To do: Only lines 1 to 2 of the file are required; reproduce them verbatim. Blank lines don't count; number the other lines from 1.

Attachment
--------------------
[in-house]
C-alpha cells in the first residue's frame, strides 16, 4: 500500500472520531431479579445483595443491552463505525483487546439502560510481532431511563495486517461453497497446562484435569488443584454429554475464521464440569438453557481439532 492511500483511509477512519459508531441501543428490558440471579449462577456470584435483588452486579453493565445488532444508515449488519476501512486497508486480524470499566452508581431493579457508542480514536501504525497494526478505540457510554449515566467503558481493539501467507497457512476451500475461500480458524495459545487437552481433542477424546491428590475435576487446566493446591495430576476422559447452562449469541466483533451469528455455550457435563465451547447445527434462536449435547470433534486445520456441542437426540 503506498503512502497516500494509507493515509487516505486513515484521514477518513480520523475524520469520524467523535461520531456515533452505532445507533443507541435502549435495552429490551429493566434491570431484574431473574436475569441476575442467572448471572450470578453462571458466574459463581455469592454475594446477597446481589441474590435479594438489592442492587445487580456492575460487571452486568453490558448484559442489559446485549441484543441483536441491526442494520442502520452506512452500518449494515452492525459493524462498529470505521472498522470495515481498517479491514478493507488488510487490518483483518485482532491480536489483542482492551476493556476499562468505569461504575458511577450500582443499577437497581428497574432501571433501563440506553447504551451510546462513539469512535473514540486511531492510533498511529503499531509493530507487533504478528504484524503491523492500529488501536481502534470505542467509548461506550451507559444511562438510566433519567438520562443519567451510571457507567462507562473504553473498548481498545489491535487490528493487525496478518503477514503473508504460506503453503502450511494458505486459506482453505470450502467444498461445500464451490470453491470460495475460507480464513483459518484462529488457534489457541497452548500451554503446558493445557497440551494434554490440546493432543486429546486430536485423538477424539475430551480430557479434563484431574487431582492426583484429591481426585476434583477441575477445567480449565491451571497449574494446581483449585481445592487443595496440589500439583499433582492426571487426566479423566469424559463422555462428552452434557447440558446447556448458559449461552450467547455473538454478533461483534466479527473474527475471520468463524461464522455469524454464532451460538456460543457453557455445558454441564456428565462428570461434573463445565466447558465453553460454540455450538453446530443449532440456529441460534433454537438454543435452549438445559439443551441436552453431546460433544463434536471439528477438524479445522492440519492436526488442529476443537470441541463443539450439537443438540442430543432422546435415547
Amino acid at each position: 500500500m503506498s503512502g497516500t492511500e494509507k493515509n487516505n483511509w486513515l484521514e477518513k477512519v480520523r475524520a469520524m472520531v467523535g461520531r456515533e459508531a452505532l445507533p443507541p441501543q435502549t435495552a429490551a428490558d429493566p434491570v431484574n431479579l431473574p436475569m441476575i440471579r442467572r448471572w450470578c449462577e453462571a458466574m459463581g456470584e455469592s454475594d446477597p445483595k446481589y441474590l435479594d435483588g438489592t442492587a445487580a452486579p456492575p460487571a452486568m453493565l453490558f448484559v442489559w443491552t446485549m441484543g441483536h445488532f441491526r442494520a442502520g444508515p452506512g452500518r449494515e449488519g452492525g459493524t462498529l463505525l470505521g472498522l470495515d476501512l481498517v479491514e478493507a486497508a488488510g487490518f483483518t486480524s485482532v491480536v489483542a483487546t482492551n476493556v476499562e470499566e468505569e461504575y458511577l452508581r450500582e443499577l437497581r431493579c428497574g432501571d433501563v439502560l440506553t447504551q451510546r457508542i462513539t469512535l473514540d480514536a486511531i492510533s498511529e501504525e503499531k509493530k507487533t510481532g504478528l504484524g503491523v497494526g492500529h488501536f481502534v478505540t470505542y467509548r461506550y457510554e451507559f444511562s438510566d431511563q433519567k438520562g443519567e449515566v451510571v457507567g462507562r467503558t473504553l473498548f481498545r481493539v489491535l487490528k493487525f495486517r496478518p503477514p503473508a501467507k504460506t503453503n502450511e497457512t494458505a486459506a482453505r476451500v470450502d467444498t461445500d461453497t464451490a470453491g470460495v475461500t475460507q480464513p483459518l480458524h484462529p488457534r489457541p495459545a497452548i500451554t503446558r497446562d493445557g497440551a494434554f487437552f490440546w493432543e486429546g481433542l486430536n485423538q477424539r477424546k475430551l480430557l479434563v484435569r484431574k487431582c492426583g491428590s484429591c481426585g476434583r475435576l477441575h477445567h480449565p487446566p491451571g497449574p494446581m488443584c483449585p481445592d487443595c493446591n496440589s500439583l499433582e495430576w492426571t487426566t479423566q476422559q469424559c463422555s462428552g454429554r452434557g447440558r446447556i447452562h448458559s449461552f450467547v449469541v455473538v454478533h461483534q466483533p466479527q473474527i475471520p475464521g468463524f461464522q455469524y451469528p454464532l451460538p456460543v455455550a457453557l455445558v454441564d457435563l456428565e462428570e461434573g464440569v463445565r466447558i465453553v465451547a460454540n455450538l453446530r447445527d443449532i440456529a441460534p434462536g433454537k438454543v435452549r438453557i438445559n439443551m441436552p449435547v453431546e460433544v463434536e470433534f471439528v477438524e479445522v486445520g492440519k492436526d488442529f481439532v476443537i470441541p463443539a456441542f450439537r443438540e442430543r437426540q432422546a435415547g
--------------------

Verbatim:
[in-house]
C-alpha cells in the first residue's frame, strides 16, 4: 500500500472520531431479579445483595443491552463505525483487546439502560510481532431511563495486517461453497497446562484435569488443584454429554475464521464440569438453557481439532 492511500483511509477512519459508531441501543428490558440471579449462577456470584435483588452486579453493565445488532444508515449488519476501512486497508486480524470499566452508581431493579457508542480514536501504525497494526478505540457510554449515566467503558481493539501467507497457512476451500475461500480458524495459545487437552481433542477424546491428590475435576487446566493446591495430576476422559447452562449469541466483533451469528455455550457435563465451547447445527434462536449435547470433534486445520456441542437426540 503506498503512502497516500494509507493515509487516505486513515484521514477518513480520523475524520469520524467523535461520531456515533452505532445507533443507541435502549435495552429490551429493566434491570431484574431473574436475569441476575442467572448471572450470578453462571458466574459463581455469592454475594446477597446481589441474590435479594438489592442492587445487580456492575460487571452486568453490558448484559442489559446485549441484543441483536441491526442494520442502520452506512452500518449494515452492525459493524462498529470505521472498522470495515481498517479491514478493507488488510487490518483483518485482532491480536489483542482492551476493556476499562468505569461504575458511577450500582443499577437497581428497574432501571433501563440506553447504551451510546462513539469512535473514540486511531492510533498511529503499531509493530507487533504478528504484524503491523492500529488501536481502534470505542467509548461506550451507559444511562438510566433519567438520562443519567451510571457507567462507562473504553473498548481498545489491535487490528493487525496478518503477514503473508504460506503453503502450511494458505486459506482453505470450502467444498461445500464451490470453491470460495475460507480464513483459518484462529488457534489457541497452548500451554503446558493445557497440551494434554490440546493432543486429546486430536485423538477424539475430551480430557479434563484431574487431582492426583484429591481426585476434583477441575477445567480449565491451571497449574494446581483449585481445592487443595496440589500439583499433582492426571487426566479423566469424559463422555462428552452434557447440558446447556448458559449461552450467547455473538454478533461483534466479527473474527475471520468463524461464522455469524454464532451460538456460543457453557455445558454441564456428565462428570461434573463445565466447558465453553460454540455450538453446530443449532440456529441460534433454537438454543435452549438445559439443551441436552453431546460433544463434536471439528477438524479445522492440519492436526488442529476443537470441541463443539450439537443438540442430543432422546435415547